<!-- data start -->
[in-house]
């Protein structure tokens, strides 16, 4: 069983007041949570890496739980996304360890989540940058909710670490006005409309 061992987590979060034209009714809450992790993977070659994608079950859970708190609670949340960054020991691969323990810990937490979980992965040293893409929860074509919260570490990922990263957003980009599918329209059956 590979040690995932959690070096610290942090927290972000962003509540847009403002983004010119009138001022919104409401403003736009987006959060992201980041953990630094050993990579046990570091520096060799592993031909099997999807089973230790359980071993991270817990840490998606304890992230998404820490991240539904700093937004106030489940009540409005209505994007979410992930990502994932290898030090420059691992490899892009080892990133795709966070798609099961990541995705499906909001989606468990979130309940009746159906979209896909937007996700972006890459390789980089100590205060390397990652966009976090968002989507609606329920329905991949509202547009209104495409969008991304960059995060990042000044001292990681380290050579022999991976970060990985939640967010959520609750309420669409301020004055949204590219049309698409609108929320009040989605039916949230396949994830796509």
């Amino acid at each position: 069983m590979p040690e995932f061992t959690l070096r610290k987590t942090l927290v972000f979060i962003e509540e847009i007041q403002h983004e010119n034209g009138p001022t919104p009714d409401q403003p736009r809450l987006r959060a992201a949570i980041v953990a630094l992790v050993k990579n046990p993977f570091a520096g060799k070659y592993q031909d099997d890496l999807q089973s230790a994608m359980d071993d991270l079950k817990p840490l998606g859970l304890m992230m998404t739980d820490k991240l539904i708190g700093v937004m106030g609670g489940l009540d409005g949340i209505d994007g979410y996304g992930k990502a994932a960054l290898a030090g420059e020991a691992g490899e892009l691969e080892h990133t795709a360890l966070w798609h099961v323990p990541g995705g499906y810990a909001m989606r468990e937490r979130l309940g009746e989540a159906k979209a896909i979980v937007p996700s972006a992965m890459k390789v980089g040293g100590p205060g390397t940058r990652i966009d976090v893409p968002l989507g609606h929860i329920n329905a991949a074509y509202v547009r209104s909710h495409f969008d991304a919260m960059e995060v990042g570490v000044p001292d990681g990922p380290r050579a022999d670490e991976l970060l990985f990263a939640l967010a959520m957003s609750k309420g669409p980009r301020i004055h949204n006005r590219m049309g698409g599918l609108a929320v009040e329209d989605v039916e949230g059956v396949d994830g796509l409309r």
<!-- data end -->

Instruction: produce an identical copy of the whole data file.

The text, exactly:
[in-house]
């Protein structure tokens, strides 16, 4: 069983007041949570890496739980996304360890989540940058909710670490006005409309 061992987590979060034209009714809450992790993977070659994608079950859970708190609670949340960054020991691969323990810990937490979980992965040293893409929860074509919260570490990922990263957003980009599918329209059956 590979040690995932959690070096610290942090927290972000962003509540847009403002983004010119009138001022919104409401403003736009987006959060992201980041953990630094050993990579046990570091520096060799592993031909099997999807089973230790359980071993991270817990840490998606304890992230998404820490991240539904700093937004106030489940009540409005209505994007979410992930990502994932290898030090420059691992490899892009080892990133795709966070798609099961990541995705499906909001989606468990979130309940009746159906979209896909937007996700972006890459390789980089100590205060390397990652966009976090968002989507609606329920329905991949509202547009209104495409969008991304960059995060990042000044001292990681380290050579022999991976970060990985939640967010959520609750309420669409301020004055949204590219049309698409609108929320009040989605039916949230396949994830796509």
């Amino acid at each position: 069983m590979p040690e995932f061992t959690l070096r610290k987590t942090l927290v972000f979060i962003e509540e847009i007041q403002h983004e010119n034209g009138p001022t919104p009714d409401q403003p736009r809450l987006r959060a992201a949570i980041v953990a630094l992790v050993k990579n046990p993977f570091a520096g060799k070659y592993q031909d099997d890496l999807q089973s230790a994608m359980d071993d991270l079950k817990p840490l998606g859970l304890m992230m998404t739980d820490k991240l539904i708190g700093v937004m106030g609670g489940l009540d409005g949340i209505d994007g979410y996304g992930k990502a994932a960054l290898a030090g420059e020991a691992g490899e892009l691969e080892h990133t795709a360890l966070w798609h099961v323990p990541g995705g499906y810990a909001m989606r468990e937490r979130l309940g009746e989540a159906k979209a896909i979980v937007p996700s972006a992965m890459k390789v980089g040293g100590p205060g390397t940058r990652i966009d976090v893409p968002l989507g609606h929860i329920n329905a991949a074509y509202v547009r209104s909710h495409f969008d991304a919260m960059e995060v990042g570490v000044p001292d990681g990922p380290r050579a022999d670490e991976l970060l990985f990263a939640l967010a959520m957003s609750k309420g669409p980009r301020i004055h949204n006005r590219m049309g698409g599918l609108a929320v009040e329209d989605v039916e949230g059956v396949d994830g796509l409309r």